Tuesday, December 9, 2008

The American Visionary Art Museum

I probably shouldn't be allowed to write about the AVAM - in fact, I probably shouldn't be allowed to mention "Baltimore" in the same sentence as "art" -without having seen a couple of John Waters movies. And I haven't seen any. So, you know, make of this what you will.

Lemme say right up front that I really enjoyed this museum. I dug things like the big falling angel sculpture in the main building, the glass encrusted hearse in the barn, the photos of crop circles, the kinetic sculpture of the guy at his desk... (Wish I'd made notes on the names of the artists and titles of the pieces. Wasn't really thinking about blogging that day.)

That said, I found that my reaction to it has a lot in common with how I feel when I listen to David Byrne - (probably not) coincidentally, someone else who grew up partly in Maryland and then went elsewhere.

I.e., I usually really enjoy his music, but as often as not there's something in the way he sings, if not his lyrics, that tells me he's embarrassed about the music (if he's in his American Naive mode) or embarrassed in the face of the music (if he's in his World Music mode). And I can identify - boyoboy can I identify - but at the same time, sometimes you just want him to shaddup and let the music be what it is. The best example of David Byrne being David Byrne is Rei Momo, an album with some real nice Latin music, real hot stuff, and Byrne playing Self-Conscious White Guy on top of it all. There's art in the tension that creates, of course - hell, I like the album - but sometimes you just want to enjoy the music without the precious ironic positioning. That's when I reach for my revolver.

So: the American Visionary Art Museum. Which is to say, a big three-building museum devoted to what seems still to be known to most as outsider art, but which the AVAM prefers to describe as visionary. There's the Byrne effect, positioning the art for us a little too forcefully. Like, isn't there a lot of art that could deservingly be called visionary, but not outsider? That doesn't fall under the AVAM's brief?

Similarly, you read the wall texts (I spend far too much time in museums reading wall texts, I know), and they spend all this space talking about the biographies of the artists, always emphasizing the same things. It ends up constructing this sort of hierarchy of outsiderness: you know, like, the more time the artist has spent in a mental hospital, the more we're supposed to respect the art. Mmm. I understand the message: you don't have to go to the Right Art School and get your stuff displayed in a Hoity-Toity Soho Gallery to be an artist worth looking at. But overturning the hierarchy isn't destroying it. Reverse elitism is still elitism.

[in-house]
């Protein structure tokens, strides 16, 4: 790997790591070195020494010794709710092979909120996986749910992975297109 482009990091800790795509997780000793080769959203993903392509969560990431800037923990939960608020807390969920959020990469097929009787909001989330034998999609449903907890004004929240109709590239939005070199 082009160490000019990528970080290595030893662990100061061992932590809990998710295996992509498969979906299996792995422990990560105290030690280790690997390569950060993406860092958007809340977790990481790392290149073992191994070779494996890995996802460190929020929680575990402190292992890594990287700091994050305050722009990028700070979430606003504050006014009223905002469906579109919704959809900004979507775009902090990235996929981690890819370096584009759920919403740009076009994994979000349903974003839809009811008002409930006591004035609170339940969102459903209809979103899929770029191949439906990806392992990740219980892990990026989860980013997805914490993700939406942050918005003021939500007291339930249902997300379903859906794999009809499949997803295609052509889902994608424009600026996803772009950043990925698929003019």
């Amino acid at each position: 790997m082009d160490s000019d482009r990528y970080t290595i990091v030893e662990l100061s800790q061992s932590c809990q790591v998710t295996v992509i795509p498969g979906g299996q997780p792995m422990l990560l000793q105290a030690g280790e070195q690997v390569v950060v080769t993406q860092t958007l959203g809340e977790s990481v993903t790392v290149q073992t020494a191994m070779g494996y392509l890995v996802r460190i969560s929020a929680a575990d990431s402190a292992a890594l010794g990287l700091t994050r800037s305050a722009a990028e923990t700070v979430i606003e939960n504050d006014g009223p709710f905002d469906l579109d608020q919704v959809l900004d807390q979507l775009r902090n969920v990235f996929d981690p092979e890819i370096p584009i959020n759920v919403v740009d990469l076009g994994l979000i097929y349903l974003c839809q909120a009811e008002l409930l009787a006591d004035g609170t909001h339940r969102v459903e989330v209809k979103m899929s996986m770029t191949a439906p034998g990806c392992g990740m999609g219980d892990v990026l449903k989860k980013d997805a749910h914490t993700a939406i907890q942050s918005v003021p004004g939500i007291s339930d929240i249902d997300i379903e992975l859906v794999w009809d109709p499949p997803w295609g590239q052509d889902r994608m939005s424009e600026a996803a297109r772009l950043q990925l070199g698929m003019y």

The thing is, the stuff on display doesn't need all this. There's some really cool stuff in there. That is, stuff that satisfies any definition of Art you'd care to give. My definition of art is pretty all-inclusive, but even by a narrower definition: high degree of craftsmanship, high degree of thought, lots of Meaning, challenging subject matter, tantalizing intertextuality, startling imagery, etc. All the hallmarks of Art. Walks like a duck, quacks like a duck.

Did somebody step on a duck?

2 comments:

Beverly Kaye Gallery said...

Sgt
Step away from the wall text. You can tell yourself about what it is you're seeing and feeling. If, and only if you want to delve further into understanding the work and/or the artist, then read away. Work done by an artist while mentally stable is different from the work done by the same person if he or she is suffering from delusions, hearing voices, or fill in the blanks. I step into a gallery, spot the first piece that catches my eye and go to it, absorb it, maybe read about it and then walk away. There's no rule that you have to see it all or read it all. But, you know that, I know you do!

Tanuki said...

Thanks for the comment! Actually, I did step away after a while - that's always good advice - and it greatly enhanced my enjoyment of the museum. But I also enjoy trying to understand museums as unified statements, and the AVAM in particular begs to be taken as one, and I guess that's what this post was mainly about.

Your point about the differences in at made by people who are mentally stable versus art made by those same people at other times is well taken, and no doubt that's what a lot of people find interesting about so-called visionary art. But what I found myself thinking at the AVAM was that there are also artists within the canon who worked under various types of mental disturbance, sometimes biological/psychological and sometimes chemical. Van Gogh comes to mind, and while you can certainly find commentary on Van Gogh that emphasizes his state of mind, exhibitions of his work usually give you space to appreciate the work for what it is, rather than insisting you view it through the lens of his supposed mental state.

I guess in the end I find the mental-state reading reductive. Van Gogh's art speaks for itself, and when you start explaining it as the product of his mental state, or his faulty eyesight, the art is transformed into a mere symptom.

The AVAM tries to turn this inside out by valorizing art that is produced from "visionary" mental states, but again, reversing the hierarchy is not destroying the hierarchy. I don't think Van Gogh's mental condition, whatever it may have been, lessens the artistic value of his work, but I also don't think it lends his art any special authority. But special authority due to mental state, visitation by aliens, or lack of training is precisely what AVAM claims for its artists. And in the end, that's another kind of elitism, it seems to me.